It’s officially Halloween, and The Haunting of Vancouver Island is one year old! And what better way to celebrate, than by sharing it with the rest of the world through a short, but deadly sweet, book trailer. There will be giveaways in the weeks to come as well. Continue reading “The Haunting of Vancouver Island: Book Trailer and Giveaways”
Ancient Legends, Mystic Charms, and Superstitions of Ireland was published in 1887. In it, Lady Wilde lets us look into the minds of the Irish peasantry of the time. She did this by interviewing the elders of a dying faith now referred to as the “fairy religion,” or sometimes simply as witchcraft. Sections of the book have not always been considered authoritative according to some sources, such as Sacred-Texts.com.
This should be taken in context, however. In the preface, Lady Wilde separates herself from the individuals whose stories she’s about to share. She explains the historical and cultural importance of the tales themselves. Wilde then reminds the reader that this might have been the last chance for anyone to record the stories from the dying generation before they would be lost forever. She also offers other reasons for being interested in the pagan subject as well, including a love for anything Irish. Finally, she concludes her apologetic preface by reminding the reader that she’s a woman.
The Fear Dorcha is a mysterious, malignant, fairy being, found in Celtic myth and legend. Despite modern associations with the word, the term “fairy” was once used to refer to spirits such as the Fear Dorcha. Unlike modern fairies, however, these spirits – or ghosts – were not usually inclined towards acts of kindness, generosity, or mercy. In fact, Ireland’s Fear Dorcha is a classic example of the type of dark fairy found throughout the lands of the Celts:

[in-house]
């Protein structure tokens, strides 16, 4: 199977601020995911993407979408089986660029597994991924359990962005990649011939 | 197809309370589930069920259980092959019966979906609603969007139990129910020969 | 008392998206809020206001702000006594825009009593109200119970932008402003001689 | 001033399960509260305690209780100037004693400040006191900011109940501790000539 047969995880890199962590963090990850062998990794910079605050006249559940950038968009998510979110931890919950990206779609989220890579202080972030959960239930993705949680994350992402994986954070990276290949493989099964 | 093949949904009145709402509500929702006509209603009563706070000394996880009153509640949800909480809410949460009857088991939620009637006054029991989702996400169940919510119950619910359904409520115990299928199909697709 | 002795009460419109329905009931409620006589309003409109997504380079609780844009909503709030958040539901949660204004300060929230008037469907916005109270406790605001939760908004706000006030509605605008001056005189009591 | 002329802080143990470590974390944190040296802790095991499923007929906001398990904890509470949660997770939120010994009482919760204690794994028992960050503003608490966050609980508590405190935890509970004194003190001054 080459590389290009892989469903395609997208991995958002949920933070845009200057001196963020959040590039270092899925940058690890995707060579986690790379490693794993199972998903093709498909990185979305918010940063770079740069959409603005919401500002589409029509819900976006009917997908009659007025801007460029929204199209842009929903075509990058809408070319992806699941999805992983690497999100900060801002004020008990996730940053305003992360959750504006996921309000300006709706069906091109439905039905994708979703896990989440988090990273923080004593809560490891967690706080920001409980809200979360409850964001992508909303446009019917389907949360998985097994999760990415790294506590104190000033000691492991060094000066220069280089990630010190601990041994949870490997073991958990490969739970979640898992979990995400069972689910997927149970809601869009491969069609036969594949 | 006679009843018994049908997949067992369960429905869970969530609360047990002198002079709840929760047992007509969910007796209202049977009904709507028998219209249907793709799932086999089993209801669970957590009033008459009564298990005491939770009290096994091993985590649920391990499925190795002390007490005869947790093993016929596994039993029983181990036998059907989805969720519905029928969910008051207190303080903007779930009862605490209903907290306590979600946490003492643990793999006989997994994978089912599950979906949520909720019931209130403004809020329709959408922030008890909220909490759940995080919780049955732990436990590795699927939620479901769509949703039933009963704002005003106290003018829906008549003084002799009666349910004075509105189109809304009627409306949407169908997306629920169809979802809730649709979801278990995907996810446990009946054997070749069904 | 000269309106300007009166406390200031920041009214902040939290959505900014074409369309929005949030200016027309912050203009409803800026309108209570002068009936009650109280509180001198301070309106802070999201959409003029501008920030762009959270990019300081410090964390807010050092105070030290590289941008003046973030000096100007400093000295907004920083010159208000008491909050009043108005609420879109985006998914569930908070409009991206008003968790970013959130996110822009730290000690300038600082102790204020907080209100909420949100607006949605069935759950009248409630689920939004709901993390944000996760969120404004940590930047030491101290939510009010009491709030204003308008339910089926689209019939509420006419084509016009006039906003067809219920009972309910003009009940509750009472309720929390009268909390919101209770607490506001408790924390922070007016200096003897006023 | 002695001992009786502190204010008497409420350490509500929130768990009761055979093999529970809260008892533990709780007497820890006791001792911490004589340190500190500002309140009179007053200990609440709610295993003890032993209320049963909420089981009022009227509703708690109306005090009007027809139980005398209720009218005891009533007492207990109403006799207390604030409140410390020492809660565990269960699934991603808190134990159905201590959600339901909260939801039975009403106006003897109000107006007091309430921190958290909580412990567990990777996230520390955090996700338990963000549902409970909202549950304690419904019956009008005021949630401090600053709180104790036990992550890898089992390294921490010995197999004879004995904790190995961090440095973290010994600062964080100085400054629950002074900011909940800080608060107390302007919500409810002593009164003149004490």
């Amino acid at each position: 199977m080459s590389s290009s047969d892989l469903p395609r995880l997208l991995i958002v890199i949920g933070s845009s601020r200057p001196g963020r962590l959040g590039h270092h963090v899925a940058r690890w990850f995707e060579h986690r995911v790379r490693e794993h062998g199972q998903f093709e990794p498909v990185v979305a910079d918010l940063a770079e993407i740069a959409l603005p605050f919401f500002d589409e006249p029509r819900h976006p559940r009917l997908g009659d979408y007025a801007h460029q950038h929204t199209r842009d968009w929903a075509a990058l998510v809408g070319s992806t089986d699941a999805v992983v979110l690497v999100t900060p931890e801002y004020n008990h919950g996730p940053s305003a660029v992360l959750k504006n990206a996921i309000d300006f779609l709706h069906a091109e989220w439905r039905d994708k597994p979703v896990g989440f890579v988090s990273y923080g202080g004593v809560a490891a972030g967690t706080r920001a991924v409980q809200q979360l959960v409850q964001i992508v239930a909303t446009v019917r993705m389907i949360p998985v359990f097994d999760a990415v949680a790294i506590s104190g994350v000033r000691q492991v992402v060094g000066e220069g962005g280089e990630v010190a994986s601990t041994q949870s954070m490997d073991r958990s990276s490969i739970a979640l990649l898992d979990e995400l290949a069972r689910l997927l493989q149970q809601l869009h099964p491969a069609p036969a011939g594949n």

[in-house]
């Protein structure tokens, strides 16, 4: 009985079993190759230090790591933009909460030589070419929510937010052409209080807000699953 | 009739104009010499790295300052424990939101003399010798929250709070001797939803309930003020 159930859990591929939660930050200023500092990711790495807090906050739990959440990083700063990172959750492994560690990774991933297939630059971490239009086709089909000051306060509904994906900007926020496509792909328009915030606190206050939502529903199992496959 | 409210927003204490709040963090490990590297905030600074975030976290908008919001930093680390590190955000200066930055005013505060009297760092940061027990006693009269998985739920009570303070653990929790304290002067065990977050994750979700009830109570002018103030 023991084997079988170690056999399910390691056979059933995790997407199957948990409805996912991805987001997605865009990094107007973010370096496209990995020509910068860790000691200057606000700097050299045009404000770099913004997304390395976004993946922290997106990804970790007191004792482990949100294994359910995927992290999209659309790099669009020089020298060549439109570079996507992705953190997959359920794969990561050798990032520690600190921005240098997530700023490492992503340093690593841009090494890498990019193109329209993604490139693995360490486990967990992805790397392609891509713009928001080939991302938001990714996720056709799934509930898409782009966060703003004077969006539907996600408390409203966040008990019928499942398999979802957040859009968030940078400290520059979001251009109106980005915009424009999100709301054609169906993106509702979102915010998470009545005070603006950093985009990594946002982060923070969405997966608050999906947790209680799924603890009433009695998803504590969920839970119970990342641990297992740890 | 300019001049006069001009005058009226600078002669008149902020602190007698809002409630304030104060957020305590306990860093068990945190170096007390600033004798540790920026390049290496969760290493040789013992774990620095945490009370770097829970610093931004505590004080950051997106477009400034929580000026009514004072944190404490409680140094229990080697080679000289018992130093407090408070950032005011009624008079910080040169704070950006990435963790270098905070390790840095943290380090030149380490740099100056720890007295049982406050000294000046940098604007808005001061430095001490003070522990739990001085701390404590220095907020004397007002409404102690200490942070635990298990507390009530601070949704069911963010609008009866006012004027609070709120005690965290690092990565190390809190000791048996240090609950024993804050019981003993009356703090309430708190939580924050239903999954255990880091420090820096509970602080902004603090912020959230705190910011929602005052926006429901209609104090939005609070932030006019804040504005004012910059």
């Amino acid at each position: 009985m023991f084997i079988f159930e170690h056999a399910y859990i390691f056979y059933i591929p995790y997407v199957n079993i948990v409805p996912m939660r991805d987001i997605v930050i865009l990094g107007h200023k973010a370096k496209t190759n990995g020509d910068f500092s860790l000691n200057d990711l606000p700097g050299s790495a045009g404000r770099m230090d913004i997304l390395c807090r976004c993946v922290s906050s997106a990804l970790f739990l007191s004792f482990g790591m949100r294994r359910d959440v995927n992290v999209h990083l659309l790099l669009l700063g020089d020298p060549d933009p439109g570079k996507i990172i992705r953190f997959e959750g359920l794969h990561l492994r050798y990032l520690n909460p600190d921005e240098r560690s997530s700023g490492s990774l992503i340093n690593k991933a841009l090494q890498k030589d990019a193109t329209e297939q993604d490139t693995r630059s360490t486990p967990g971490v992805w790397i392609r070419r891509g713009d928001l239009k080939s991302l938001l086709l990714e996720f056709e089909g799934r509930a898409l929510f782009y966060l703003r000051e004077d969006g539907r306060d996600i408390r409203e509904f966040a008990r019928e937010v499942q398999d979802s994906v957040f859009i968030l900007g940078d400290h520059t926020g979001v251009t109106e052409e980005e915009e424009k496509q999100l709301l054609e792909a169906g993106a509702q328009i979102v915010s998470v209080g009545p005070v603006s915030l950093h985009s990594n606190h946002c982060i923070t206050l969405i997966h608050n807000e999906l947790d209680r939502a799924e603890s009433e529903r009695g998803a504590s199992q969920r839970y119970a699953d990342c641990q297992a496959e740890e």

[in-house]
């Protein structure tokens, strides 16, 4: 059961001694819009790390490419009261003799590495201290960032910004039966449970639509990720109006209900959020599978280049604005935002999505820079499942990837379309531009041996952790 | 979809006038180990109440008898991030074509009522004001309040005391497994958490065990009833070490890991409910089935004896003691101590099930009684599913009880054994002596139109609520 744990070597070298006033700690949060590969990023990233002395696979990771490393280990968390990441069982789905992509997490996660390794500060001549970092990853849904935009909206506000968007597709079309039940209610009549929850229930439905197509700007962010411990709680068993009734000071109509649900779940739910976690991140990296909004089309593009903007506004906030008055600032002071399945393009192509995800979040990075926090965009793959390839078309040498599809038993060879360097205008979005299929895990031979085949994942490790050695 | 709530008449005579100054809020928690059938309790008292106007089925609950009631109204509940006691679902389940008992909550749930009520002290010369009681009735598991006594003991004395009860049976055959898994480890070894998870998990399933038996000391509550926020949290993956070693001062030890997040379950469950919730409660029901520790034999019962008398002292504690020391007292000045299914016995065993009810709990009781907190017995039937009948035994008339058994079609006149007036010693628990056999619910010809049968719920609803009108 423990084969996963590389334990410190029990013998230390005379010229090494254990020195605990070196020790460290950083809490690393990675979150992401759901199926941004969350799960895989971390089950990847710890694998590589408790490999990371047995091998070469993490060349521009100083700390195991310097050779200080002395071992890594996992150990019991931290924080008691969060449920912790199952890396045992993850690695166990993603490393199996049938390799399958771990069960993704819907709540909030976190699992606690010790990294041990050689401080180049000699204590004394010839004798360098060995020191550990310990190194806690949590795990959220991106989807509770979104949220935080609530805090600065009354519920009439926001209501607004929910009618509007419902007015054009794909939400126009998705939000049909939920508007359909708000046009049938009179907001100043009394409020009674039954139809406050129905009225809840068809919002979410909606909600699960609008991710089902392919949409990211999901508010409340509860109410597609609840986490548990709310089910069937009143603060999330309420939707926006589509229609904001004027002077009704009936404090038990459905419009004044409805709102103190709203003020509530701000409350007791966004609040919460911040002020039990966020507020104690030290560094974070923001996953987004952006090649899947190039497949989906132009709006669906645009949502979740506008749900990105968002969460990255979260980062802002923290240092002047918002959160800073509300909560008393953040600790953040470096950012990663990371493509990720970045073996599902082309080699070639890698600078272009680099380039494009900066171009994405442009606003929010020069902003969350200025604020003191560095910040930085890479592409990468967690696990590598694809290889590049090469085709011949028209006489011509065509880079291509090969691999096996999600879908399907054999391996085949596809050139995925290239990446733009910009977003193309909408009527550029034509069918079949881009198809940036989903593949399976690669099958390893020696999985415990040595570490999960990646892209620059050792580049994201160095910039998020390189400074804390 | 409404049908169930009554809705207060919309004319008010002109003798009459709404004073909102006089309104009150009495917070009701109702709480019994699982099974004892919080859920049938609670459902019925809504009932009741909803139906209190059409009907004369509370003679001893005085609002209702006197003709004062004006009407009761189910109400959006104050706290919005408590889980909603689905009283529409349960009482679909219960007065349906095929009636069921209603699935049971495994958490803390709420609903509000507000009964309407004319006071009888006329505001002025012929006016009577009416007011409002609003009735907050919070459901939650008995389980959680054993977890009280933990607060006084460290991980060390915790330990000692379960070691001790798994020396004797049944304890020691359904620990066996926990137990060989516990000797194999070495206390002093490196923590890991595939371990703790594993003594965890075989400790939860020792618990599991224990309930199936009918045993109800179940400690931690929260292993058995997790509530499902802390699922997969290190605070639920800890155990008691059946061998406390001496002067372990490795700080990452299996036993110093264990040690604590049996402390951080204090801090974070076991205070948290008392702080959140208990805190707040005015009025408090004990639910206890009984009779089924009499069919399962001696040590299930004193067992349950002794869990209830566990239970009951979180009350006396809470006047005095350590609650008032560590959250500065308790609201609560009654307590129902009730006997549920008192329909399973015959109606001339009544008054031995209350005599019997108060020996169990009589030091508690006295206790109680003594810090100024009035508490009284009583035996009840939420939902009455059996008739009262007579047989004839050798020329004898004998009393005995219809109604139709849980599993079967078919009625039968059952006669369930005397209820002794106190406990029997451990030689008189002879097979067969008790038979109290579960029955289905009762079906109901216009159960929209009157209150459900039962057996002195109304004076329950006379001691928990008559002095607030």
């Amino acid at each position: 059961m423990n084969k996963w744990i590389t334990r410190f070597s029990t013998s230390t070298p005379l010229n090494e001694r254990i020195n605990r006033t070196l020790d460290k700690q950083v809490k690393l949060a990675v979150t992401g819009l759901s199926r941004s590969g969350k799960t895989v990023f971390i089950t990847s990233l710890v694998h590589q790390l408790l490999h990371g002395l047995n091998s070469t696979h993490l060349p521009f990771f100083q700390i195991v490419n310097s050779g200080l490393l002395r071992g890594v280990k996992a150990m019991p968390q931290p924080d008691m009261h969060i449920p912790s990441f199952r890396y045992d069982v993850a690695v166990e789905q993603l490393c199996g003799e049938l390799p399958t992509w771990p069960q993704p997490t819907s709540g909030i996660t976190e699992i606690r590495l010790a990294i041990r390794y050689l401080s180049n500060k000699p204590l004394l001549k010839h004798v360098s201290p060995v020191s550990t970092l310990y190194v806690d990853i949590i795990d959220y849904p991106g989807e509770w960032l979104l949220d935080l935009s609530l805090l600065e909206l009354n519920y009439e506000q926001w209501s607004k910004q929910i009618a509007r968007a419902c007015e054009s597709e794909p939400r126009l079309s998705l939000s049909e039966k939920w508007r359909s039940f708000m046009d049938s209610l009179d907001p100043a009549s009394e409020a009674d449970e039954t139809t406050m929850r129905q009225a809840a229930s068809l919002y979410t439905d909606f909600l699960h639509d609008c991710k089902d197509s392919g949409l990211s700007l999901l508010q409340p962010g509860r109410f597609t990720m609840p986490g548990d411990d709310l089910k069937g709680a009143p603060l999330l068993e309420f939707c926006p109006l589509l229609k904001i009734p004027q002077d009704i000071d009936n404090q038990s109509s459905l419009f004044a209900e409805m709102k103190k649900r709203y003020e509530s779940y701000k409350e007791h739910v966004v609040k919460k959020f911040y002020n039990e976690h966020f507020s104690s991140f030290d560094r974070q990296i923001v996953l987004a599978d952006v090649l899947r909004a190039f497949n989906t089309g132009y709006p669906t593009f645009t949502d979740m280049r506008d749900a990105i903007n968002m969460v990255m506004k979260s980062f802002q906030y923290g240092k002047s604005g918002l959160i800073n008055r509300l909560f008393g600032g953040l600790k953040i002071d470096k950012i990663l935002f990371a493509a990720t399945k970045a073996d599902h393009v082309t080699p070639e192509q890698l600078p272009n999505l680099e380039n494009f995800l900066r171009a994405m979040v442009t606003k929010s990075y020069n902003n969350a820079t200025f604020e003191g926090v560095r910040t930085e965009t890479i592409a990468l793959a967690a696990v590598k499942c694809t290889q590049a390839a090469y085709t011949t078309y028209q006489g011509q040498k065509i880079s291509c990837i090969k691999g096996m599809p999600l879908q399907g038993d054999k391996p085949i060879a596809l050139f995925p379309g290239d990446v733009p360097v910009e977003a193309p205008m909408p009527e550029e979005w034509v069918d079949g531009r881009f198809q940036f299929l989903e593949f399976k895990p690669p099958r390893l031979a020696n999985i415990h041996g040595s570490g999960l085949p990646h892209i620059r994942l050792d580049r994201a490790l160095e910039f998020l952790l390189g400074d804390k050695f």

Far dorocha, fear dorocha [Ir. Fear dorcha, dark man]. A malevolent fairy, the chief agent of mortal abduction. Usually portrayed as the butler-like servant of the fairy queen, he carries out her commands without emotion or waste of energy. With equal aplomb he may serve the queen her tea or retrieve on his black charger a desired mortal. Silently obedient to his queen, he is able to make all surrender their wills to his command. Although many have journeyed with the far doracha [sic] to the fairyland, few have returned with him. – James Mackillop (the Oxford Dictionary of Celtic Mythology)
Replace the word “fairy” with ghost and the term “fairyland” with Land of the Dead and you’ll start to get the picture! The Fear Dorcha was a terrifying shadow spirit of nightmares and darkness. He was feared because he served the Queen of the Dead herself.